My Visit My Collection Search Help
Language: Go
Text Version
Other ways to explore:
Connections Connections
Map Map
Timeline Timeline
Multimedia Multimedia
Library Library
Topics Topics
Type Type
Sites & Museums Sites & Museums
Search Search
Topics: Topics: Transportation
Commerce and Trade > Transportation

Because the river Nile flows the length of the country, boats and ships were the most important means of transportation in Egypt from ancient times to the Muslim era. Ships are shown in paintings as early as the Naqada Period (about 4000 – 3100 BC) and by the end of the Old Kingdom, wooden models of ships were frequently placed in tombs. These models reflect the many types of boats the ancient Egyptians designed for different purposes. Reed rafts were made for hunting in the marshes. Boats made of papyrus were used by the royalty for either daily activities or religious ceremonies. Large wooden boats were used to transport heavy cargo and for military purposes.

During the Greco-Roman era, the Ptolemies built a great navy. Ptolemaic ships were made in a variety of styles known all over the Hellenistic world. The Barides formed one important type of naval ship. Ships called Kerkuros were used both for naval and trade purposes, while a smaller type of naval ship was called Lembos. These Lembos were closer to a boat and were used for launching quick strikes. The most important of the merchant ship types was the larger ship called the Korbita that sailed the Mediterranean in the first and second centuries BC until the Kybaea became more common.

Shipbuilding was also important to the Muslims during the Muslim era. They established many shipbuilding centers along the Nile, among them Al-Fustat, Qalzim, Alexandria, and Tanis. Alexandria was a great port and its ships brought goods from Ethiopia, India, China, and all the ports of the Mediterranean Sea. In the Fatimid era, Egypt became one of the most powerful naval countries.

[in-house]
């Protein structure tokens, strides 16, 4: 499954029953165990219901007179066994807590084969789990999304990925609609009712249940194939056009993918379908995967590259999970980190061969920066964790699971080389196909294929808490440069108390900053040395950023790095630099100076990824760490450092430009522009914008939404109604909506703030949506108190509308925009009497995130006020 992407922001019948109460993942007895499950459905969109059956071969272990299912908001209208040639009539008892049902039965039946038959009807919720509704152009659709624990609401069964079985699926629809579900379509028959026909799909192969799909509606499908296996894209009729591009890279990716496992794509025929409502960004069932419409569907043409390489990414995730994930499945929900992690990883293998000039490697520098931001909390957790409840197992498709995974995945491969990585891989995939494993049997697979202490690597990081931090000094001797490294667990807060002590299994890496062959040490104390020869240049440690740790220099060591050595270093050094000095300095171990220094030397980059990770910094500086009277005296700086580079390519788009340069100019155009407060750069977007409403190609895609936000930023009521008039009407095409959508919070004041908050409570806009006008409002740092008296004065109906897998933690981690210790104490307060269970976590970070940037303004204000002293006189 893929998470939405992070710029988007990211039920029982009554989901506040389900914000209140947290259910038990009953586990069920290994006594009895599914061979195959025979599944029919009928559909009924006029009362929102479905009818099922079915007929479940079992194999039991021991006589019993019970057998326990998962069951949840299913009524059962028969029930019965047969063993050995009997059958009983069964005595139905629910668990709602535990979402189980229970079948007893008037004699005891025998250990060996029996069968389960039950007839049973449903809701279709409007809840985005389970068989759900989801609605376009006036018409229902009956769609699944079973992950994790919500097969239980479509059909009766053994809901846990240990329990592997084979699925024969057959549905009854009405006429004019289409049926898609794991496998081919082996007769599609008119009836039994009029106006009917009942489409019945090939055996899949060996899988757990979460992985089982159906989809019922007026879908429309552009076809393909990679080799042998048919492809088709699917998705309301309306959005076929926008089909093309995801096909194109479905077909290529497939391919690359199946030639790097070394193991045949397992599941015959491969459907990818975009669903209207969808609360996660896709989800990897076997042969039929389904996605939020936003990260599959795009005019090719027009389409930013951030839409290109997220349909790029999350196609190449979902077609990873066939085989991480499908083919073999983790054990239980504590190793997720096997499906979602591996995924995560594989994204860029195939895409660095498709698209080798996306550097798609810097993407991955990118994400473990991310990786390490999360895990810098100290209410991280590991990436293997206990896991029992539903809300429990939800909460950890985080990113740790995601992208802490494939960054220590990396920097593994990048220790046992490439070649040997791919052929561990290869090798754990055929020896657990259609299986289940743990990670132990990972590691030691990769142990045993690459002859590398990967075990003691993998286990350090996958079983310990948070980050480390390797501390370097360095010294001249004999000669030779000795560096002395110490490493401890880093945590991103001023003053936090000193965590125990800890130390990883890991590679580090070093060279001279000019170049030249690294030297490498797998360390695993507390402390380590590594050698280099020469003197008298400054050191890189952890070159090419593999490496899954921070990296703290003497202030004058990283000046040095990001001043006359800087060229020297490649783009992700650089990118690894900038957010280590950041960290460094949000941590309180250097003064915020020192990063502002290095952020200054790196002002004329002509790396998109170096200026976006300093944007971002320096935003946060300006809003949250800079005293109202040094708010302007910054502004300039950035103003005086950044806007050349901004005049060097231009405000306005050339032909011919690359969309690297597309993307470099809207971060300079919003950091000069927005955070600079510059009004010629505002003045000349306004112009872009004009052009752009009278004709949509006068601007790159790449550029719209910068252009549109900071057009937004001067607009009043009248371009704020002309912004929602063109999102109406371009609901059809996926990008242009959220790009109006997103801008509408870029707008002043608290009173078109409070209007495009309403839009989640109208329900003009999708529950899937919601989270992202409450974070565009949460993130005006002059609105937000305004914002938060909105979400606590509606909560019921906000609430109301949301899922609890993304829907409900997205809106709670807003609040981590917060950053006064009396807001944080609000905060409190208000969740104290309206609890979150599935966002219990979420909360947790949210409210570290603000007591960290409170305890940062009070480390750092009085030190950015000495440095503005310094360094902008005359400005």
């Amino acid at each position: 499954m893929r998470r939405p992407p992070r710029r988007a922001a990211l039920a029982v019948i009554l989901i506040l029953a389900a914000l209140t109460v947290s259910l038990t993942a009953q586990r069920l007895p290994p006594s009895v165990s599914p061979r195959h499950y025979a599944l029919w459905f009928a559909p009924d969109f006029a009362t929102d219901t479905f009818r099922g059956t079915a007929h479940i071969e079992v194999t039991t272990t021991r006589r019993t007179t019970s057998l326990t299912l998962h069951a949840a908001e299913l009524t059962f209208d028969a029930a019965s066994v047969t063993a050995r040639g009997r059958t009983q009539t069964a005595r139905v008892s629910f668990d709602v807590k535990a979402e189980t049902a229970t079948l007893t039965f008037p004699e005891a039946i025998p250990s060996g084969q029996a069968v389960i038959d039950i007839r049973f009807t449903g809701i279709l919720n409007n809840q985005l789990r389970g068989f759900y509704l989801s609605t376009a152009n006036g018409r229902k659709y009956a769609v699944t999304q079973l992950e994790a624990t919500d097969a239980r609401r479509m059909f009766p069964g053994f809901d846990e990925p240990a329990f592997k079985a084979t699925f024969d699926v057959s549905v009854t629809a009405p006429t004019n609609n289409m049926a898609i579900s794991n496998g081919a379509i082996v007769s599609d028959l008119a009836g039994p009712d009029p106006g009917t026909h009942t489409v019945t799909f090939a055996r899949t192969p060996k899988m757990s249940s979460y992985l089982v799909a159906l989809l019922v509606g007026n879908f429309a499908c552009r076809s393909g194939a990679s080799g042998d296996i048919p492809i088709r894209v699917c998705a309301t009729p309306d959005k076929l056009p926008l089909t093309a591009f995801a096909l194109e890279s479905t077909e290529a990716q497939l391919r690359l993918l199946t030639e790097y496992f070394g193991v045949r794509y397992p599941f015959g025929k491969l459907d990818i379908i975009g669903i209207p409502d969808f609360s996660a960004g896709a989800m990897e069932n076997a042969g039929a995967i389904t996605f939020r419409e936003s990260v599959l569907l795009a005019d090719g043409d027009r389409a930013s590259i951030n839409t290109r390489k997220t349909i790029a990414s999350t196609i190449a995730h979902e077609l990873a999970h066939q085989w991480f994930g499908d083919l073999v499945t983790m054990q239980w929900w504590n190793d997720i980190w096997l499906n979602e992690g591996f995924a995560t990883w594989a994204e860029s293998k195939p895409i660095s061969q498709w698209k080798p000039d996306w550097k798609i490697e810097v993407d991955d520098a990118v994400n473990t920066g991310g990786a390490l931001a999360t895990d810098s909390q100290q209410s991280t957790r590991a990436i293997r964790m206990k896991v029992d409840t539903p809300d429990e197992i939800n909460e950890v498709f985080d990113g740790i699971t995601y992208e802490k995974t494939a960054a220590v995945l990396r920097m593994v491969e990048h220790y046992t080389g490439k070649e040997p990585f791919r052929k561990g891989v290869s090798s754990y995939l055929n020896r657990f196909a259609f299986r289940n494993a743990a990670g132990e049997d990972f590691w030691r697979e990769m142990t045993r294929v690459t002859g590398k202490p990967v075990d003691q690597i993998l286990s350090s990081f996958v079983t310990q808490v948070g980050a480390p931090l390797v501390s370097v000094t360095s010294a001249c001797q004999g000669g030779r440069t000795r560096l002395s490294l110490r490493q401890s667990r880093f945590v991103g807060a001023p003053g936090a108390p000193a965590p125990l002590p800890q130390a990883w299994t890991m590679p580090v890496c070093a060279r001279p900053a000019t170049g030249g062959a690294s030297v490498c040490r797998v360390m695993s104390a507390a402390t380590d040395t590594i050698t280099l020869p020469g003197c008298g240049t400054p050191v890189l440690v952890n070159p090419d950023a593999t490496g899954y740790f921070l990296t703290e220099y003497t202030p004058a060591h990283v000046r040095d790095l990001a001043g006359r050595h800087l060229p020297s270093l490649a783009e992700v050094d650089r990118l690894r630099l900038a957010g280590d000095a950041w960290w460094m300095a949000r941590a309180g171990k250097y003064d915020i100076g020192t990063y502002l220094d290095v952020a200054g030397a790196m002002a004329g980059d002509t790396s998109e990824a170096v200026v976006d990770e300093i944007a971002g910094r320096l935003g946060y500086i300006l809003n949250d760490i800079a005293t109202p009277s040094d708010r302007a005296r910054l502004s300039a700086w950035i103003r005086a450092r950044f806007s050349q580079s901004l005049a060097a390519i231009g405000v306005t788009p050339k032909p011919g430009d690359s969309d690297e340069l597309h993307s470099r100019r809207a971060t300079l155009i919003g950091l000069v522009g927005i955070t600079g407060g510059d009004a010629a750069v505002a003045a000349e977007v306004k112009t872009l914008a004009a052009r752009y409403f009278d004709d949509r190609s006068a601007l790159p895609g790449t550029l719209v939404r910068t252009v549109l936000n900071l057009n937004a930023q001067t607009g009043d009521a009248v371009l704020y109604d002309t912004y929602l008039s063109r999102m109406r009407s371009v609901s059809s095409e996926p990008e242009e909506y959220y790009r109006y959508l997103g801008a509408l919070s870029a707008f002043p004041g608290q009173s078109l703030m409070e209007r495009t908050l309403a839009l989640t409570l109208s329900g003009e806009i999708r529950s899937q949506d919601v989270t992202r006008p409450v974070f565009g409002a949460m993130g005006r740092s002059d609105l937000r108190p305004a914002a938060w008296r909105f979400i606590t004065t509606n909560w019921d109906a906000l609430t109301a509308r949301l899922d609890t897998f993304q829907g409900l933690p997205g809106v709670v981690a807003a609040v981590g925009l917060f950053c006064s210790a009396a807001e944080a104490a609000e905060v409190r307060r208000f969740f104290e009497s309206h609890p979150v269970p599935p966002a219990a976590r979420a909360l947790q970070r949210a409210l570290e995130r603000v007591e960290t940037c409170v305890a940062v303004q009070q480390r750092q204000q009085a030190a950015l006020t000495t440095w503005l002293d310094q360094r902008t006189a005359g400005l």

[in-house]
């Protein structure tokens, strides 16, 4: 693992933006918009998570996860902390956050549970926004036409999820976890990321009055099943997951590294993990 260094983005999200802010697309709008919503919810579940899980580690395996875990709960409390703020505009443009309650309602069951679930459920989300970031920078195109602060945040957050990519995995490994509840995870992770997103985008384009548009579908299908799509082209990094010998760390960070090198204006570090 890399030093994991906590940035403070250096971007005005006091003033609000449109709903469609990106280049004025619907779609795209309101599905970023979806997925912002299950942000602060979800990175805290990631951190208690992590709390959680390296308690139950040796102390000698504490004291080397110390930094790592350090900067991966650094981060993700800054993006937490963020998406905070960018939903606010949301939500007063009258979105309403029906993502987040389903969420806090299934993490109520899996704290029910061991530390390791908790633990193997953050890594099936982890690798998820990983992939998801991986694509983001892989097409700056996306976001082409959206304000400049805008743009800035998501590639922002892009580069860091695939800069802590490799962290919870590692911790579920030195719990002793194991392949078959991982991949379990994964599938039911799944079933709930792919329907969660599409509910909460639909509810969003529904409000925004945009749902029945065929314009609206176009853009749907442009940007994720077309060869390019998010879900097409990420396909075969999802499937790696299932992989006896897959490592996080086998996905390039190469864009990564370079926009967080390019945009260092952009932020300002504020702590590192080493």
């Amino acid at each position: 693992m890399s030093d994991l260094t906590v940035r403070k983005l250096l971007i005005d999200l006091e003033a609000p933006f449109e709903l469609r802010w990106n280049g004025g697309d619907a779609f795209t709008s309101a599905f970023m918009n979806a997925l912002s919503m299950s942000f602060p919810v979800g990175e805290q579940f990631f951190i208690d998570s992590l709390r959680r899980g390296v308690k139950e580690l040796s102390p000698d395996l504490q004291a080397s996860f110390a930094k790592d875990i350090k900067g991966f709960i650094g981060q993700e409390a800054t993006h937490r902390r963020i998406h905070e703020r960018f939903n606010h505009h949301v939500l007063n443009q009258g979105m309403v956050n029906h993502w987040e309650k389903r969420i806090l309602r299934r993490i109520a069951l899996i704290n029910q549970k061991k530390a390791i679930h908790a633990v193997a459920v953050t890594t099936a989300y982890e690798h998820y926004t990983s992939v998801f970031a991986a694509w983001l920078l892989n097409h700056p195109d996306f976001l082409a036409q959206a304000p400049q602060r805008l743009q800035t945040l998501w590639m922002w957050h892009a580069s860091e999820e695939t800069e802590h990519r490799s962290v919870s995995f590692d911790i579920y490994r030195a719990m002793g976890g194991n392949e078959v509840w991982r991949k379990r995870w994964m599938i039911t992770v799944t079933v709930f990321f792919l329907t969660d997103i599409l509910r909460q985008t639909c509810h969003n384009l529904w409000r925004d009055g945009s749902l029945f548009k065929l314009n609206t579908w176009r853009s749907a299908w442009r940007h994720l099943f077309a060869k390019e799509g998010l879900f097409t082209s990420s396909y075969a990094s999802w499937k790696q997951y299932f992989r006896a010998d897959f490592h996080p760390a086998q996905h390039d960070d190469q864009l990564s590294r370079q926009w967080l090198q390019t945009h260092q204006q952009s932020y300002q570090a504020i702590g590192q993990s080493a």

For much shorter distances than would be traveled by boat, sedan chairs were the preferred mode of transportation in the Old and Middle Kingdom for the royal class. Sedan chairs seem to have disappeared after these periods. The high official would sit with knees drawn up to the chest, holding a fan. The chairs would usually have a thick cushion for comfort and a backrest for support. The chairs rested on two long poles, which two or more servants lifted to carry the chair.

Domesticated animals such as donkeys and mules were the most common load carriers in Ancient Egypt and were used for farming. Donkeys were domesticated in the fourth millennium BC and were used almost exclusively for land travel up to the Persian period.

Horses were brought to Egypt by the army of the Hyksos invaders at the end of the Middle Kingdom. Horses were generally used to pull two-wheeled chariots rather than ridden. By the New Kingdom, Egyptians began horse breeding and horses belonged to the military elite and ruling class.

Occasional and infrequent mention of the one-humped camel or dromedary may be encountered in connection with the Early Dynastic Period. But not until after the foreign conquerors of Assyrians, Persians, and Alexander the Great were these animals brought in larger numbers into Egypt. By the Ptolemaic period, camels were used as the main animals for transportation across the desert.

From this topic View all
Label of King Djer
Label of King Djer

Jar Label

Egyptian Civilization and the Nile
Egyptian Civilization and the Nile

Collection of 4 Articles

Model of a Sailing Boat With Large Canopy
Model of a Sailing Boat With Large Canopy

Sailing Boat

Ostracon with Men's Figures
Ostracon with Men's Figures


Relief of Exchanging Gifts in the Land of Punt
Relief of Exchanging Gifts in the Land of Punt


Shipbuilding in Ancient Egypt
Shipbuilding in Ancient Egypt


About Eternal Egypt Eternal Egypt Screensaver Terms of Use Contact Us
© Copyright 2005. All rights reserved.